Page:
Yes, how about we legalise prostitution? I know that to some people, it sounds off-putting, but what exactly is your grouse against it? You would probably say your religion frowns against it. Or that it belies your pseudo-moralist view of what the right social behaviour should be. Some might even go as far as saying their culture is not in support of it. It’s all crap. I think those are all excuses. You are just making up excuses for you to be nasty; to be discriminatory without being blamed for it. You just want to wear that holier-than-thou toga of bile and blame piddly life situations for your confused and cowardly life.
For some people, publicly condemning prostitution, or sex work, gives them the respect they believe they would otherwise not have; among their friends and families, neighbors and relatives, constituents and party members. It doesn’t matter, even if they only condemn prostitution at day, and patronize a sensuously gorgeous strumpet at night. After all, we are Nigerians! – A bunch of hypocritical people who find respite in putting people down, tearing people’s lives apart in a pitiless excoriating swoop, and blaming all but themselves for their failures in life. As Nigerians, our acceptance or rejection of a thing depends largely on who is doing the thing.
It doesn’t matter, whether he’s a wanted drug lord in a foreign country or a degenerate pedophile, so long as he sprinkles his pork barrel 100 Naira notes whenever he drives by that grubby hopeless street – he is a righteous man. It doesn’t matter, if he sleeps with different kinds of strumpets every night, and taunts his followers on Instagram every morning; with a picture of him balling with his well-paid cocottes, so long as he shares recharge cards every day – he is a righteous man.
Even if he is a pastor, who only finds respite in the arms of heavily-paid strumpets at dusk, so long as he dons his Gucci duds at dawn, maintains his expensive fleets of private-jets and Cadillacs, and speaks jargon on the altar every Sunday claiming to communicate with God in ‘tongues’ – he is a goddamn righteous man! It is of no importance, whether he glorifies these floozies in his music video, or even strips them naked with his pervy little hands while he’s at it, so long as he can dazzle the public with his lifeless beats and create senseless dances – he is a righteous guy living the life.
In fact, it does not matter if he is a seventy-year-old man who has decided to take a thirteen-year-old girl as his new wife, so long as he can fend for the girl and her poverty-stricken family – he is the new Jesus that everyone must worship. Everywhere you look in this country, there are tinctures of normalised things worse than prostitution, but because the persons doing those things have been granted the special prerogative to do as they please, neither the people nor the rudderless lackeys and moral fanatics in the police and other security agencies can be bothered.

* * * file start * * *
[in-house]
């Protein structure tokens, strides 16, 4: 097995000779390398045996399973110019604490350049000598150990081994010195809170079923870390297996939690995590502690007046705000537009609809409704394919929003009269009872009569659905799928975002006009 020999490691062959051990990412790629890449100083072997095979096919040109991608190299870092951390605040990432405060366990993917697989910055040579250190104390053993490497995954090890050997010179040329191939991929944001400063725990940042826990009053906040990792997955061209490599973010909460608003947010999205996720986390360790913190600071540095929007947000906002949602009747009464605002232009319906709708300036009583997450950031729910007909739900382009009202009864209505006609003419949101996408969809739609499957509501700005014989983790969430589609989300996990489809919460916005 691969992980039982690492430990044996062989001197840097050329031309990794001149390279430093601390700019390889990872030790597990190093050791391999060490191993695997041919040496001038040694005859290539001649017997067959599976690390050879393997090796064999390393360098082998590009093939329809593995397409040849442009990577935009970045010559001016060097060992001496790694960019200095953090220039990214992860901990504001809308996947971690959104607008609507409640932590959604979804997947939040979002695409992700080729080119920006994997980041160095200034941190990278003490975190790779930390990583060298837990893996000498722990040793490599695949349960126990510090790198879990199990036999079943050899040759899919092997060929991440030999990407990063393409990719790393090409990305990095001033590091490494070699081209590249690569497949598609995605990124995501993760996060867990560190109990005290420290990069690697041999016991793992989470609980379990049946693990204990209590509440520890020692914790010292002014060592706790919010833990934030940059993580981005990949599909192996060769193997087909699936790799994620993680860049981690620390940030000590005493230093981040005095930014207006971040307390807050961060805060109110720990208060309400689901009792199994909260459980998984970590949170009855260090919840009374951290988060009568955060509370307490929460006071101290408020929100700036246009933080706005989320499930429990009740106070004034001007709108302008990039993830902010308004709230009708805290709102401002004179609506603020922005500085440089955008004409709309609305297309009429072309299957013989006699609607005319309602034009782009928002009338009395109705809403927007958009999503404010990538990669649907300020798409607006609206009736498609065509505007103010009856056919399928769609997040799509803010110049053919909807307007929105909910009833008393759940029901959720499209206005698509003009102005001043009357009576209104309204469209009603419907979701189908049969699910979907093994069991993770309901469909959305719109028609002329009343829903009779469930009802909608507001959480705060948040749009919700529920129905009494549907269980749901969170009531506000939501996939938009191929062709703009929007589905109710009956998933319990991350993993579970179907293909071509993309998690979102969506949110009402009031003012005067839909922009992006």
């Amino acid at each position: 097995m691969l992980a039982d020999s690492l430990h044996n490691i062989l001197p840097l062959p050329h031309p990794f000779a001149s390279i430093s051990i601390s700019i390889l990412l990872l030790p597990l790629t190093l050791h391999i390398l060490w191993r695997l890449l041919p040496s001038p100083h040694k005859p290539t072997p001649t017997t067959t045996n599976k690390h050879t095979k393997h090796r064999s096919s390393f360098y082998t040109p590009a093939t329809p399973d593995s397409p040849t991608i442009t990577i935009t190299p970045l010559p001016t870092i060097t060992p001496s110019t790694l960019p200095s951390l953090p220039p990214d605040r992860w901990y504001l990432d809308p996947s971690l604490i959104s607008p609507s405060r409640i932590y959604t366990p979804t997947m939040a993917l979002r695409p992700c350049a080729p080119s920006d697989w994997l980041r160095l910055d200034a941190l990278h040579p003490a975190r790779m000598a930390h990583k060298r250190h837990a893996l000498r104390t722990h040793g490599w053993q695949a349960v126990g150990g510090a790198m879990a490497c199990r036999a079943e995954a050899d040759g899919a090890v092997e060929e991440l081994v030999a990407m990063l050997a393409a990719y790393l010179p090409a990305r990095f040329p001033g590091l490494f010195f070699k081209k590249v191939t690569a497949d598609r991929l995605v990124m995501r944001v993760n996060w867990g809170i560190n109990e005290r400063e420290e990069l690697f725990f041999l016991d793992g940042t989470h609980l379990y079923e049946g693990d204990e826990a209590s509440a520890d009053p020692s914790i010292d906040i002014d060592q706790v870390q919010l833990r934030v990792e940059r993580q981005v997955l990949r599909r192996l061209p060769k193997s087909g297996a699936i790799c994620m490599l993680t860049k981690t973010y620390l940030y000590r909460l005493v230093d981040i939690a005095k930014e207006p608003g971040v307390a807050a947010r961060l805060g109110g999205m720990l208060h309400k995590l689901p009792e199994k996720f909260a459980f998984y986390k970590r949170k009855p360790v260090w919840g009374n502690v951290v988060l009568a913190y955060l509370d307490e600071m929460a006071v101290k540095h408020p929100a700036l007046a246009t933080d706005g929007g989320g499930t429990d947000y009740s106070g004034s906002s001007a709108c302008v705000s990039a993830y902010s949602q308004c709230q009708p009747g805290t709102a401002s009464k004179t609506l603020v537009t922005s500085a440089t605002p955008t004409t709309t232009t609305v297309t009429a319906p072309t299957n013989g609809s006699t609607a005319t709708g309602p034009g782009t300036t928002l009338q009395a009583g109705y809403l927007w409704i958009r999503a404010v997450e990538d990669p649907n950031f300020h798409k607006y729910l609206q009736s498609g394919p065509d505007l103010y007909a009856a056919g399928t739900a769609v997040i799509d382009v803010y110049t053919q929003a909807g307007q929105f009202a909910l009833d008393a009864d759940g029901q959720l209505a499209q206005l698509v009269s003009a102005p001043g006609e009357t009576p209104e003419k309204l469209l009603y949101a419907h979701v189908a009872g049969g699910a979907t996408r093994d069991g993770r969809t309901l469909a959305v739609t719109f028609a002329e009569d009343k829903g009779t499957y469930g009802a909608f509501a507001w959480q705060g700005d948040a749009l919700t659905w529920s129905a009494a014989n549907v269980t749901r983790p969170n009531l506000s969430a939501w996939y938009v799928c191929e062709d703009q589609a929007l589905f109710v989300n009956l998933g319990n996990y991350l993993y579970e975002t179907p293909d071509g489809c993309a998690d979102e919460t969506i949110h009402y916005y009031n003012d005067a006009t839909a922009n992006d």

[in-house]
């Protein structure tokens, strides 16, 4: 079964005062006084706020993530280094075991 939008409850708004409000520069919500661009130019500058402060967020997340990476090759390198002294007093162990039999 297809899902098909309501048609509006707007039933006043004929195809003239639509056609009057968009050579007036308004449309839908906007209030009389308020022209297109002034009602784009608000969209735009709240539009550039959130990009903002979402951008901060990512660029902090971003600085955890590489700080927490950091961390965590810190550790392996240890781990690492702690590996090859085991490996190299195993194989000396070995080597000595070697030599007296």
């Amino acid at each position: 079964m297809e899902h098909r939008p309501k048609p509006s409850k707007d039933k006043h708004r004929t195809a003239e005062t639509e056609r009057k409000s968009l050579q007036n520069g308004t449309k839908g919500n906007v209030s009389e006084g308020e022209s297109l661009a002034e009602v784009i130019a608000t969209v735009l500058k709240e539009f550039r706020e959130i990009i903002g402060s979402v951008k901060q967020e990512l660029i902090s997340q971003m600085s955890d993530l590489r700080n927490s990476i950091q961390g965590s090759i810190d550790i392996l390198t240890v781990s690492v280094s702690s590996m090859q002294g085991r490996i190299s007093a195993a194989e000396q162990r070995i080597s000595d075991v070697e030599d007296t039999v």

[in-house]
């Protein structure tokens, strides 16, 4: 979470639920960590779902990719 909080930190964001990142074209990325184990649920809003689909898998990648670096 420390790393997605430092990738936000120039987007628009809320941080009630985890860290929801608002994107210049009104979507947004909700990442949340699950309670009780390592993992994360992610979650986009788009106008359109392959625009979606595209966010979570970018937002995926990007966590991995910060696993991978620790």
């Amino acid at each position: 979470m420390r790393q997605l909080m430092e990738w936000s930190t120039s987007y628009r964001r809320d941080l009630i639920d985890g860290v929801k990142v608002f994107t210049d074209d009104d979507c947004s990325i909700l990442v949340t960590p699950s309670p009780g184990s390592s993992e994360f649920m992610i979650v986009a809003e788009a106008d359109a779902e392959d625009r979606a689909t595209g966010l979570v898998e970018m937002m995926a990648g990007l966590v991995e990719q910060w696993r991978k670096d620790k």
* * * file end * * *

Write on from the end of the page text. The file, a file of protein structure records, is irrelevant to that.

You see, we are fake people. We always prioritise the wrong things, demonise the wrong people, and canonise the benevolent devil. And then we complain when the evil we enabled comes home to roost. We forget that we cheered the hydra-headed evil when he decided to mug and grope that random lady in the dark silent streets of Abuja, or the loud jaunty nightclubs for “dressing indecently.” Yes, we forget how we jeered the opposing voices that insisted that the indiscriminate arrests, abuses and tortures of women, in Abuja, dehumanises those we should treat with respect and dignity.
We forget, that every time we cheered the beastly Nigerian policemen, the ‘egalitarian’ Social Development Secretariat (SDS), the Abuja Environmental Protection Board (AEPB) and other state-backed institutions going around the city policing morality, we encourage the worst of us to dehumanise our women and girls. We forget that each time this aberration is enabled, we leave the worst evil in the wake of our pseudo-religious and pseudo-cultural fanaticism.
Each week, we see and hear reports of another girl, another mother, another sister; another victim, randomly mugged and arrested, by these dastardly inhumane lots, policing and dehumanising women, citing prostitution as their crime, and their legally-backed license to bestialise the feminine gender. The other day, I was left crashingly distraught, when a friend strolled in to a picnic, crestfallenly, and told me how a young girl of twelve was raped at Jabi-Lake, in Abuja, and upon reporting the unfortunate incident to the police, was given N3, 000 by the police, to return to Lagos and never tell anyone of her ordeal. When my friend found the girl, she was battered and traumatised, dejected and lifeless. She took her in and fended for her; as has become her job for a decade or so now. She too, a victim of molestation and abuse, perpetrated by the same accursed Task Force.